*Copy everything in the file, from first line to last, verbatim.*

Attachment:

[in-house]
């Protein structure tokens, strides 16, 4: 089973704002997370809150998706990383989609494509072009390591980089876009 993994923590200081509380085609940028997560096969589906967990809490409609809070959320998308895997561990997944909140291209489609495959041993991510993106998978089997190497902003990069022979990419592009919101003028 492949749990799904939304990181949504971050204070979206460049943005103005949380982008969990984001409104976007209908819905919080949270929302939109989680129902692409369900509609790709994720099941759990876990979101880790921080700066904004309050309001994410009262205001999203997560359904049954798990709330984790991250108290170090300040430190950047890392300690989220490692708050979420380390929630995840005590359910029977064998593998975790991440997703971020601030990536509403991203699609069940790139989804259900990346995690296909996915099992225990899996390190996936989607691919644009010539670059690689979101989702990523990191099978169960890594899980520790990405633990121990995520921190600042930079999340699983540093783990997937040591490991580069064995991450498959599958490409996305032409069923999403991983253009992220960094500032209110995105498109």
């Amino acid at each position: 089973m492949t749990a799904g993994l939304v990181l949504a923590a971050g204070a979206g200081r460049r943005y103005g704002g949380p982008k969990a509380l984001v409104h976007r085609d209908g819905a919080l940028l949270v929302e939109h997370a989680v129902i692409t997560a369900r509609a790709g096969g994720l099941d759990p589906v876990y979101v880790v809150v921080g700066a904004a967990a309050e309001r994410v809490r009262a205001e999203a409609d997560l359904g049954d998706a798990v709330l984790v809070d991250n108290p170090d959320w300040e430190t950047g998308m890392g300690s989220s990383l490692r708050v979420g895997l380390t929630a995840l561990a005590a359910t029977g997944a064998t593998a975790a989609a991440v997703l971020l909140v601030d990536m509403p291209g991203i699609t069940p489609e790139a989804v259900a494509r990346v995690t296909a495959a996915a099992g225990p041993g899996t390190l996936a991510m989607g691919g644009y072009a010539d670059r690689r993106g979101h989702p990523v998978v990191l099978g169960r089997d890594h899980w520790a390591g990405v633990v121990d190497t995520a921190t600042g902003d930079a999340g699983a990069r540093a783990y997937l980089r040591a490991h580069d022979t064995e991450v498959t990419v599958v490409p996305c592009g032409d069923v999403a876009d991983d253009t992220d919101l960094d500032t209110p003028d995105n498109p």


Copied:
[in-house]
């Protein structure tokens, strides 16, 4: 089973704002997370809150998706990383989609494509072009390591980089876009 993994923590200081509380085609940028997560096969589906967990809490409609809070959320998308895997561990997944909140291209489609495959041993991510993106998978089997190497902003990069022979990419592009919101003028 492949749990799904939304990181949504971050204070979206460049943005103005949380982008969990984001409104976007209908819905919080949270929302939109989680129902692409369900509609790709994720099941759990876990979101880790921080700066904004309050309001994410009262205001999203997560359904049954798990709330984790991250108290170090300040430190950047890392300690989220490692708050979420380390929630995840005590359910029977064998593998975790991440997703971020601030990536509403991203699609069940790139989804259900990346995690296909996915099992225990899996390190996936989607691919644009010539670059690689979101989702990523990191099978169960890594899980520790990405633990121990995520921190600042930079999340699983540093783990997937040591490991580069064995991450498959599958490409996305032409069923999403991983253009992220960094500032209110995105498109």
């Amino acid at each position: 089973m492949t749990a799904g993994l939304v990181l949504a923590a971050g204070a979206g200081r460049r943005y103005g704002g949380p982008k969990a509380l984001v409104h976007r085609d209908g819905a919080l940028l949270v929302e939109h997370a989680v129902i692409t997560a369900r509609a790709g096969g994720l099941d759990p589906v876990y979101v880790v809150v921080g700066a904004a967990a309050e309001r994410v809490r009262a205001e999203a409609d997560l359904g049954d998706a798990v709330l984790v809070d991250n108290p170090d959320w300040e430190t950047g998308m890392g300690s989220s990383l490692r708050v979420g895997l380390t929630a995840l561990a005590a359910t029977g997944a064998t593998a975790a989609a991440v997703l971020l909140v601030d990536m509403p291209g991203i699609t069940p489609e790139a989804v259900a494509r990346v995690t296909a495959a996915a099992g225990p041993g899996t390190l996936a991510m989607g691919g644009y072009a010539d670059r690689r993106g979101h989702p990523v998978v990191l099978g169960r089997d890594h899980w520790a390591g990405v633990v121990d190497t995520a921190t600042g902003d930079a999340g699983a990069r540093a783990y997937l980089r040591a490991h580069d022979t064995e991450v498959t990419v599958v490409p996305c592009g032409d069923v999403a876009d991983d253009t992220d919101l960094d500032t209110p003028d995105n498109p």